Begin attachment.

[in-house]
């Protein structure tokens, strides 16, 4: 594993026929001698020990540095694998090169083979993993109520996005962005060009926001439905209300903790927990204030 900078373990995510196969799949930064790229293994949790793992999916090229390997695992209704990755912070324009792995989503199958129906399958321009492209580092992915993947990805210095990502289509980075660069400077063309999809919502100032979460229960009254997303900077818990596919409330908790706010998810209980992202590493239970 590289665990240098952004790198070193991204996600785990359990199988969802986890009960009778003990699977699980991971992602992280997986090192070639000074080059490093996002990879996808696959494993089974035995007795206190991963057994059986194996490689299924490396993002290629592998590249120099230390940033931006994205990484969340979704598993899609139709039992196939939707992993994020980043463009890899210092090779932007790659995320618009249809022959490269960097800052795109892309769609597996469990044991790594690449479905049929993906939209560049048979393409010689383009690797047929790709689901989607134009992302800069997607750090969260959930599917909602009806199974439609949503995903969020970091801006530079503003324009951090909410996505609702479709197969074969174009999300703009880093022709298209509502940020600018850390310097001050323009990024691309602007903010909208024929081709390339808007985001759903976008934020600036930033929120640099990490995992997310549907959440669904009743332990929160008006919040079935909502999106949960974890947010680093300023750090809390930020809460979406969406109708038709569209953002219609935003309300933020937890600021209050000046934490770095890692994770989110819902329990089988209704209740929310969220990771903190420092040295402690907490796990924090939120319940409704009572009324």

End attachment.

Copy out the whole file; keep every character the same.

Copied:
[in-house]
């Protein structure tokens, strides 16, 4: 594993026929001698020990540095694998090169083979993993109520996005962005060009926001439905209300903790927990204030 900078373990995510196969799949930064790229293994949790793992999916090229390997695992209704990755912070324009792995989503199958129906399958321009492209580092992915993947990805210095990502289509980075660069400077063309999809919502100032979460229960009254997303900077818990596919409330908790706010998810209980992202590493239970 590289665990240098952004790198070193991204996600785990359990199988969802986890009960009778003990699977699980991971992602992280997986090192070639000074080059490093996002990879996808696959494993089974035995007795206190991963057994059986194996490689299924490396993002290629592998590249120099230390940033931006994205990484969340979704598993899609139709039992196939939707992993994020980043463009890899210092090779932007790659995320618009249809022959490269960097800052795109892309769609597996469990044991790594690449479905049929993906939209560049048979393409010689383009690797047929790709689901989607134009992302800069997607750090969260959930599917909602009806199974439609949503995903969020970091801006530079503003324009951090909410996505609702479709197969074969174009999300703009880093022709298209509502940020600018850390310097001050323009990024691309602007903010909208024929081709390339808007985001759903976008934020600036930033929120640099990490995992997310549907959440669904009743332990929160008006919040079935909502999106949960974890947010680093300023750090809390930020809460979406969406109708038709569209953002219609935003309300933020937890600021209050000046934490770095890692994770989110819902329990089988209704209740929310969220990771903190420092040295402690907490796990924090939120319940409704009572009324």